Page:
Oh, well, that’s that then

Nigel Dawson says:
September 19 2021 at 1:38 pm
Surely even the most basic economist must know that FX rates are primarily driven by interest rates in different currencies, not productivity?

Richard Murphy says:
September 19 2021 at 2:40 pm
They’re not

That’s why no one knows that



It is conventional in macroeconomics textbooks to see the interest rate
as the price of money and to consider it in the context of the supply of
and demand for money. Here, however, we consider the interest rate
alongside the exchange rate. The reason for this is that because capital
can move freely into and out of the country, UK interest rates are
closely linked to interest rates in international markets, particularly
those in the USA, Europe and Japan. Because investors, in deciding
where to place their funds, are choosing between assets denominated in
different currencies, this leads to a close connection (explored in detail
later in this chapter) between interest rates and exchange rates. In an
open economy such as the UK, the link between interest rates and
exchange rates is stronger and more direct than the link between
interest rates and the money supply. We start with interest rates, and
then consider exchange rates.

It’s astonishing what he doesn’t know, isn’t it? And yet he attempts to advise governments?

And we’ve the international Fisher effect, and interest rate parity to think about as well.

Ho Hum.

12 thoughts on “Oh, well, that’s that then”

  1. Crumbs!

    Word has yet to reach proponents of Elynomics that forward contract exchange rates are calculated on the basis of the spot rate adjusted by the difference in interest rates for those currencies over the period.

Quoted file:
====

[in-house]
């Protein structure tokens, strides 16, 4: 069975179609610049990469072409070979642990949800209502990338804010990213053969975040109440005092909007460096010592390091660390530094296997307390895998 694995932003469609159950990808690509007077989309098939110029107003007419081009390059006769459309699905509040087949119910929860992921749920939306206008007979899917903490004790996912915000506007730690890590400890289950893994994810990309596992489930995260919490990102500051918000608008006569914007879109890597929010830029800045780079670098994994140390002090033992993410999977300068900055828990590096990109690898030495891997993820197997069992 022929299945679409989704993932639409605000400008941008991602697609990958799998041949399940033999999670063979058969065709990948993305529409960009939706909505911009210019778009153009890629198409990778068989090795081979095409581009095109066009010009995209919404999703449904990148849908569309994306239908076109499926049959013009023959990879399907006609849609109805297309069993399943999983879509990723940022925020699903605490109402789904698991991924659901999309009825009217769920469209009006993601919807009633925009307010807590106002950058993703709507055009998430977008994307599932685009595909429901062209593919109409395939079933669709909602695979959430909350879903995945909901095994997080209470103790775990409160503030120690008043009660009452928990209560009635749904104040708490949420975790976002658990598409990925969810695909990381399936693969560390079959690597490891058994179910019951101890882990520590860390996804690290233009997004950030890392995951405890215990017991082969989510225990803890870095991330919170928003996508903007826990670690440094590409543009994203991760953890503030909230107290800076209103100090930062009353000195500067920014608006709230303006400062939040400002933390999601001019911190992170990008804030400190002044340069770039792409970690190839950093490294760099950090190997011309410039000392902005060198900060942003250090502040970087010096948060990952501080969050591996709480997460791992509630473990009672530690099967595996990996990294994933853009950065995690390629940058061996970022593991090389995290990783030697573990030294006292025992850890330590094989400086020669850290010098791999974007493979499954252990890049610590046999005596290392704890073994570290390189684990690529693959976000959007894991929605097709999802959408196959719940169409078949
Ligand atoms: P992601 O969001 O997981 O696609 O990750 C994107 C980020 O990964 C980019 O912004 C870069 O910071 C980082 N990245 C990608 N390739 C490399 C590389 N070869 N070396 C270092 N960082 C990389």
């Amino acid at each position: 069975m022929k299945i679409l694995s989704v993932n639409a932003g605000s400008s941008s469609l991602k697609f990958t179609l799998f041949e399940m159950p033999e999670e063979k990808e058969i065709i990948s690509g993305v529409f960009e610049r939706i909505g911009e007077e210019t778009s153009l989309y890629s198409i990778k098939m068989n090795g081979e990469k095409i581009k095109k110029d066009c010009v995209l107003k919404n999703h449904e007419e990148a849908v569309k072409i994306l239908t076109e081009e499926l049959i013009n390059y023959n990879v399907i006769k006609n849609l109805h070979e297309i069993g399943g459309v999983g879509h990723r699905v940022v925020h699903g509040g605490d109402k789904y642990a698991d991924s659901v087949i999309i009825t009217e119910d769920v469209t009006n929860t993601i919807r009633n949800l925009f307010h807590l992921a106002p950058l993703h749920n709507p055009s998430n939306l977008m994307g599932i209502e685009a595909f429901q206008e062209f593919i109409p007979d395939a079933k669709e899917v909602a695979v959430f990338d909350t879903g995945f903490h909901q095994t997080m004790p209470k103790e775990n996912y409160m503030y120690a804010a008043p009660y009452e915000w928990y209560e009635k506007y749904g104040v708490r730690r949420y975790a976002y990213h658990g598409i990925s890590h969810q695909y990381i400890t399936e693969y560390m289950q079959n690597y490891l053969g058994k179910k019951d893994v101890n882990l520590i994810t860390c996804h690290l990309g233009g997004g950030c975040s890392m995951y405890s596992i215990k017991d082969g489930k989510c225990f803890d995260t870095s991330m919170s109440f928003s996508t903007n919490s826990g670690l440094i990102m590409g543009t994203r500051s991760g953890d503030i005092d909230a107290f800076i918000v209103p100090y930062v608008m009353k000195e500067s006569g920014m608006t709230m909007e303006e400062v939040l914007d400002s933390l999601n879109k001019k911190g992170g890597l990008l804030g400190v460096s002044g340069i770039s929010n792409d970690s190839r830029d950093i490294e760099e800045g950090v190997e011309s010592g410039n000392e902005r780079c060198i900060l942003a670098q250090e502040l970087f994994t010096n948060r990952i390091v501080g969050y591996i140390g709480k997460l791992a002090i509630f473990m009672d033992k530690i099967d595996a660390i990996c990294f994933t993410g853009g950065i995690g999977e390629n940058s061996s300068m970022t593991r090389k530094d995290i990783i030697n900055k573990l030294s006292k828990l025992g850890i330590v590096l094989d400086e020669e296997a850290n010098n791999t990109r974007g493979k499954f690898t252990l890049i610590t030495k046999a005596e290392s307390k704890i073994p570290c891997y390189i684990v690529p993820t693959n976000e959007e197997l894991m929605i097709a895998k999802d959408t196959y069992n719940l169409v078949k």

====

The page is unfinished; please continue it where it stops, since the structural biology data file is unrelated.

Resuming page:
2. Which illustrates the unfortunate fact he is not even a ‘
    ‘basic economist’

    He has no understanding of basic economics and has proven that for the last 15 years beyond peradventure

  3. Bloke in North Dorset

    They’re not

    That’s why no one knows that

    That’s a “nobody I know voted for Nixon” level of dunderheadedness.

  4. An economist from a vegetable family other than solonaceae might look at the connection between interest rates and FX and talk about whether the Bank rate is actually any use in thinking about FX. Very few companies seem to be able to borrow at rates close to what the BoE ordains, for example, and it would be instructive to know why this is so. But he is not really a person who wants to find out. He prefers to dictate. Then again Simon Wrong-Lewis and Chris Dillow also seem to be unaware that governments cannot really borrow money at the advertised rate. Educated fools

  5. That what being a polymath means to the potato – ignorant in many fields. He’s a true Idiot savant minus the savant part.

  6. @bis – “Only two commenter banned in that thread. Is he having a lax day?” -perhaps he’s caught covid again – though would it be the third time or the fourth?

  7. Begs the question who he caught Covid from, moqifen? Since he spends his days alone in his underpants banging on his keyboard, one presumes the cat’s the leading suspect.

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